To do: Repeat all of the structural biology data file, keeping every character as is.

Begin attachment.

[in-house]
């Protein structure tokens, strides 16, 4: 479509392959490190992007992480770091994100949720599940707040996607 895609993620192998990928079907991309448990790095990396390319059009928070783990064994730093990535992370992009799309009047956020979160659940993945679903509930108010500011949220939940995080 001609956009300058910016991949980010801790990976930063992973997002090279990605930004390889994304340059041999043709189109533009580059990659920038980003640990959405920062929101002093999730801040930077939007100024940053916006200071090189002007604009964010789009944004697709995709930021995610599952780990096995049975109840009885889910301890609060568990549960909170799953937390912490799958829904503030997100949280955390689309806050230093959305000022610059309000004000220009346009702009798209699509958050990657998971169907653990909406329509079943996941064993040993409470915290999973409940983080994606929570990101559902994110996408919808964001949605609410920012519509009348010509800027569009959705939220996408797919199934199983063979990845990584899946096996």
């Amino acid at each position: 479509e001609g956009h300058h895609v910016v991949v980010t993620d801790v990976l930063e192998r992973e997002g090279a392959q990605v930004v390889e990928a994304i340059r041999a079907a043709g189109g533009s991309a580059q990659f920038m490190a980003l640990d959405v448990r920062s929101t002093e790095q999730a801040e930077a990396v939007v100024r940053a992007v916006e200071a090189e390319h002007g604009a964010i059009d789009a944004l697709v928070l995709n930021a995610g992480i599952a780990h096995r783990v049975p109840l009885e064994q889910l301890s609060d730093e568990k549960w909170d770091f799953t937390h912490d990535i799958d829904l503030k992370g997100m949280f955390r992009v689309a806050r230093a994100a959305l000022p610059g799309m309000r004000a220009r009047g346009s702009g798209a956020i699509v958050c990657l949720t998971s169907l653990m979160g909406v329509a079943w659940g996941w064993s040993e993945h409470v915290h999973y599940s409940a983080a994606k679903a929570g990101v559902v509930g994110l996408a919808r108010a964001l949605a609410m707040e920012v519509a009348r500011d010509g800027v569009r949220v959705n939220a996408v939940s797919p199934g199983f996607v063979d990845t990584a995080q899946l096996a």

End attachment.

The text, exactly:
[in-house]
């Protein structure tokens, strides 16, 4: 479509392959490190992007992480770091994100949720599940707040996607 895609993620192998990928079907991309448990790095990396390319059009928070783990064994730093990535992370992009799309009047956020979160659940993945679903509930108010500011949220939940995080 001609956009300058910016991949980010801790990976930063992973997002090279990605930004390889994304340059041999043709189109533009580059990659920038980003640990959405920062929101002093999730801040930077939007100024940053916006200071090189002007604009964010789009944004697709995709930021995610599952780990096995049975109840009885889910301890609060568990549960909170799953937390912490799958829904503030997100949280955390689309806050230093959305000022610059309000004000220009346009702009798209699509958050990657998971169907653990909406329509079943996941064993040993409470915290999973409940983080994606929570990101559902994110996408919808964001949605609410920012519509009348010509800027569009959705939220996408797919199934199983063979990845990584899946096996």
């Amino acid at each position: 479509e001609g956009h300058h895609v910016v991949v980010t993620d801790v990976l930063e192998r992973e997002g090279a392959q990605v930004v390889e990928a994304i340059r041999a079907a043709g189109g533009s991309a580059q990659f920038m490190a980003l640990d959405v448990r920062s929101t002093e790095q999730a801040e930077a990396v939007v100024r940053a992007v916006e200071a090189e390319h002007g604009a964010i059009d789009a944004l697709v928070l995709n930021a995610g992480i599952a780990h096995r783990v049975p109840l009885e064994q889910l301890s609060d730093e568990k549960w909170d770091f799953t937390h912490d990535i799958d829904l503030k992370g997100m949280f955390r992009v689309a806050r230093a994100a959305l000022p610059g799309m309000r004000a220009r009047g346009s702009g798209a956020i699509v958050c990657l949720t998971s169907l653990m979160g909406v329509a079943w659940g996941w064993s040993e993945h409470v915290h999973y599940s409940a983080a994606k679903a929570g990101v559902v509930g994110l996408a919808r108010a964001l949605a609410m707040e920012v519509a009348r500011d010509g800027v569009r949220v959705n939220a996408v939940s797919p199934g199983f996607v063979d990845t990584a995080q899946l096996a």